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What is Change of Perspective?

Smartpedia: A change of perspective describes the ability to adopt, accept and use other views on issues and challenges in addition to one’s own.

Change of perspective – the conscious view from another direction

“You can never solve problems with the same mindset that created them,” Albert Einstein is reputed to have said.

“I have not failed. I have just found 10,000 ways that do not produce the desired result,” is a famous quote by Thomas Edison.

“Some people reject a good idea merely because it is not theirs” is an insight by Luis Brunel.

Three quotes that fit well with the theme of changing perspectives. It is easily and frequently demanded, but not quite so easily and frequently achieved. People have a hard time with other perspectives, new ways of looking at things, changed views or changes of standpoint. They are stuck in

  • selective perceptions and self-images,
  • certainties and experiences,
  • rules and processes,
  • clichés and cultural imprints,
  • unconscious bias and overconfidence,
  • competition, interpretive sovereignty and hierarchies.

Obviously, a change of perspective is an ability to adopt, accept and use other views of issues and challenges in addition to one’s own.¹ The following are considered prerequisites

  • an openness to the opinions of others,
  • a genuine interest in the other person, and
  • a rejection of right and wrong, of good and evil.

Yes, those who focus their gaze on individuals and personal situations are likely to encounter the challenges and prerequisites for a change of perspective on a regular basis.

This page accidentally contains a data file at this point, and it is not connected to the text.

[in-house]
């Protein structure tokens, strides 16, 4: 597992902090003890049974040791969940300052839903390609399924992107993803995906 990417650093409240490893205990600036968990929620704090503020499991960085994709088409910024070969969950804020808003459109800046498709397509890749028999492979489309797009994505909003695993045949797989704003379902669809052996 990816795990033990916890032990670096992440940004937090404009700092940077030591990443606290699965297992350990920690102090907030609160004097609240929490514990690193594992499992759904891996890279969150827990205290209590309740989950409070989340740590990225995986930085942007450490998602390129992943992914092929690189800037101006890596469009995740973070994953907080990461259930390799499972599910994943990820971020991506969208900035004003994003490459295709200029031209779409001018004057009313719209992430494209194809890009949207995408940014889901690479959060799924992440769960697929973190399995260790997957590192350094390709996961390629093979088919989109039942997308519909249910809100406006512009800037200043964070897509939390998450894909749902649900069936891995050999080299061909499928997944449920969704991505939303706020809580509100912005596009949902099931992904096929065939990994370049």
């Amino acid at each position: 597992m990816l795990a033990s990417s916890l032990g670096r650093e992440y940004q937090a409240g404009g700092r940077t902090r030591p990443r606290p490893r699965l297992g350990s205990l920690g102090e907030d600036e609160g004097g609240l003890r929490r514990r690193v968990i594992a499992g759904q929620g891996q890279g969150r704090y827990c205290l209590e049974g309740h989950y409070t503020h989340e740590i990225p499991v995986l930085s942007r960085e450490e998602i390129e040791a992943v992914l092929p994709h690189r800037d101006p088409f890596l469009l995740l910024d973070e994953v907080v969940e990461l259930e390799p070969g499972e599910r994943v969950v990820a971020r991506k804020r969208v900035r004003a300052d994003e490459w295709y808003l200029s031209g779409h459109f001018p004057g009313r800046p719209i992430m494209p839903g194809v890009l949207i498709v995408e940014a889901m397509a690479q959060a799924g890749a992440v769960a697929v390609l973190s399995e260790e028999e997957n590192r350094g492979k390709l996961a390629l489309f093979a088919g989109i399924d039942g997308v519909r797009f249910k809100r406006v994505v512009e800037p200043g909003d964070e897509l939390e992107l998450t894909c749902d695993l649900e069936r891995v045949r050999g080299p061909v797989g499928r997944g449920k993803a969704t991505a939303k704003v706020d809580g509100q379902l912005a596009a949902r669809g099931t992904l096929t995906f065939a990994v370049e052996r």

An example of perspective change

Let’s take a look at a simple example – a glass half-filled with water – and possible perspectives on this object. For

  • an optimist, the glass is half full.
  • a pessimist, the glass is half empty.
  • a realist the glass is full, half filled with water and half filled with air.
  • an engineer the glass is twice as big as it should be.

This example can easily be extended with the perspectives of idealists, opportunists, capitalists or communists. But even without expansion, three important aspects can be recognised:

  1. In terms of content, the example describes different perspectives on an object (a glass filled with a quantity of water). It is not about a situation (how did the water get into the glass?) and not about motivation (why was water put into the glass?). Nor is it about a decision to be made (should more water be put into the glass?) or the people acting (who put the water into the glass?). There are already different views and points of view when looking at objects; it is therefore obvious that there are differences in many other occurrences as well.
  2. People look at objects and situations from perspectives to which they have become accustomed. The optimist sees things positively, the pessimist negatively. Adopting an individually different view often causes effort and expense.